I thought research was not for me
If you had asked me a year ago whether I would consider doing research, I would have said that it had never even crossed my mind. Why? Well I had the preconception that research was only for the career academic, not the "normal" trainee like me. I hadn't even done an intercalated BSc. Whilst my chums intercalated, I took a year off medical school, headed off to the Belize jungle to live in a hammock and build stuff! So why would I choose to go into research? Yet here I am. This guide gives you a perspective from the perspective of a more clinically orientated trainee. I hope to give you an idea of why to think about doing research, what you will get out of it and what qualities you need. Hopefully, I will also challenge the myth that research is only for geeks!
Why I changed my mind
I got into research by being in the right place at the right time. I happened to hear about a funded clinical fellow post and impulsively, I applied and got it. Then I realised what I had done! I had liked the sound of the job when I applied, but it didn't really dawn on me until I had started that I'd signed up to be a researcher. Nevertheless, I'm glad to say I don't regret it. If I had realised how rewarding research could be, I would have given more consideration to it as an option, and would probably have actively looked for it. But nobody tells you what to expect to help you decide.
Research - Finding a Project
Geriatric medicine involves all organ systems in the context of ageing and disease. Geriatricians also have a strong interest in improving the quality of healthcare of older people. Therefore, the research possibilities in our specialty are unusually diverse, from lab-based molecular biology projects to health services research. Because of this, collaborations with researchers from other medical specialties are common.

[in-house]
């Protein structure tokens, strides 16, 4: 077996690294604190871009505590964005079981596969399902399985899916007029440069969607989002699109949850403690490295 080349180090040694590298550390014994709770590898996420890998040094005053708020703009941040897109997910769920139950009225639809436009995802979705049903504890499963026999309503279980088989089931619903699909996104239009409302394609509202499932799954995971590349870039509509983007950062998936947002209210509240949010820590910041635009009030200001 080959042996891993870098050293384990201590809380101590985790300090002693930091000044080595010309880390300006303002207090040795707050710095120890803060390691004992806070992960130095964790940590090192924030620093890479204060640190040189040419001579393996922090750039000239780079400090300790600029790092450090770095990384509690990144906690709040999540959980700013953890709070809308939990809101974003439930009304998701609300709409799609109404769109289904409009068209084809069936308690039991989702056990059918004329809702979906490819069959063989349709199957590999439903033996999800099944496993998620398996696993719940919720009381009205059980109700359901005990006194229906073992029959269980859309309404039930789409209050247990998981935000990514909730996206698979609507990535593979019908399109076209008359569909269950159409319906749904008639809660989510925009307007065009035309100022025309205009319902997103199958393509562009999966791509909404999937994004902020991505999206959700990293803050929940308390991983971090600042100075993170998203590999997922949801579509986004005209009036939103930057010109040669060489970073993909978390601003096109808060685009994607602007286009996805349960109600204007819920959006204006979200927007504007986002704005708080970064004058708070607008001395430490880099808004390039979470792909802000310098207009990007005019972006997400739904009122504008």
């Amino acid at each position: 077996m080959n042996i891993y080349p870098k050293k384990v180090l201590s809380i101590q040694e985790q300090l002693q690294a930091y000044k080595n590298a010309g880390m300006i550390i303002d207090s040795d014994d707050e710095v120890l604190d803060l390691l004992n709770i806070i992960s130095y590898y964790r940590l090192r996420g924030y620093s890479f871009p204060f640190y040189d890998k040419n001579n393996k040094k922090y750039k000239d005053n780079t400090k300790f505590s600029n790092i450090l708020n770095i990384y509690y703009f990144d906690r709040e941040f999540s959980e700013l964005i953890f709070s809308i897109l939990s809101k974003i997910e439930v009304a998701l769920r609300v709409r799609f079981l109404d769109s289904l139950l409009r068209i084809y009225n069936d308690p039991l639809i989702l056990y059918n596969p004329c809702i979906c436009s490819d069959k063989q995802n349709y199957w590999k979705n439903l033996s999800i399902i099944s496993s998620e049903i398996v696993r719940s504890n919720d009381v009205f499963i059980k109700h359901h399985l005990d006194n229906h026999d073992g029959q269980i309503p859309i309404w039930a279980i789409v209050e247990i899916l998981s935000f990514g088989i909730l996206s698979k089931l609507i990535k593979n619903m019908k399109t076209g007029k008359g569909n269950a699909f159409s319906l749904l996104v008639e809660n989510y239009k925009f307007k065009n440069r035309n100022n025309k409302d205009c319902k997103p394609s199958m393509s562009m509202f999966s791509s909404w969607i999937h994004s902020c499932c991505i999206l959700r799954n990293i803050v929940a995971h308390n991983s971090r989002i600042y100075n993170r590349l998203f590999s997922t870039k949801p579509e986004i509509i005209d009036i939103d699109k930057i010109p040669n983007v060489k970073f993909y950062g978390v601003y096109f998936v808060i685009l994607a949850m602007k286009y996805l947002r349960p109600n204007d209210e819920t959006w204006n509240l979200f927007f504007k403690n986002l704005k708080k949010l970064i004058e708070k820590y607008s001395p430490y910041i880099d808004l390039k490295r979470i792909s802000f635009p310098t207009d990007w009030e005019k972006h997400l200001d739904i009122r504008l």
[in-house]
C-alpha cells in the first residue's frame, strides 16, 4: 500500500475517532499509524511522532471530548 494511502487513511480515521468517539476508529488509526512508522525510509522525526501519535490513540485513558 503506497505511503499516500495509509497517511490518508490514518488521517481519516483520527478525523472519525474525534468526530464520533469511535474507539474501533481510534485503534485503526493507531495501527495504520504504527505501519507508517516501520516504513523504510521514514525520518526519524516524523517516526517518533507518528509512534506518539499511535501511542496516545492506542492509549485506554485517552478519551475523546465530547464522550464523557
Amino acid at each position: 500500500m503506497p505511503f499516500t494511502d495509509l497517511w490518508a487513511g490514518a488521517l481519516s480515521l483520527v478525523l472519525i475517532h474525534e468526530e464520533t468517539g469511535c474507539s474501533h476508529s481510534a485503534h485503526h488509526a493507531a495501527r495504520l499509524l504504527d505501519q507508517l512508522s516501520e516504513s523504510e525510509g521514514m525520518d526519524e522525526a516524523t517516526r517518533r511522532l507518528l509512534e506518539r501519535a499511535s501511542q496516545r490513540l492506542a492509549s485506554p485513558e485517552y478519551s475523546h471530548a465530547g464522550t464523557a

There are several routes to setting up a project. Often trainees are offered a research opportunity by a senior colleague who has a project in mind. Otherwise, with some ideas of the kind of research you might like to do, you need to find someone with research experience in your desired field to speak to about it. If there is no one available locally, perhaps a senior colleague has contacts elsewhere. You could also make contact with key researchers, perhaps at a BGS scientific meeting. A Medline survey can reveal researchers active in your field: virtually all would be delighted to hear from those who share their interest.
Research - Why do it?
It benefits society
It would be stating the obvious that research benefits society in general, and the altruism underlying this reason may be the last one many of us embark on research, whether in medicine or pure science. Nevertheless, it is worth reiterating that research, whether basic or applied, is the most important means of adding to our knowledge of ageing, disease and the individual. Consequently, if you do good quality research you will have a real influence on clinical practice - even if this influence seems several steps down the line. Additionally, as a research-trained clinician, you have the opportunity to make sure that ongoing research is useful and relevant to the care of older people.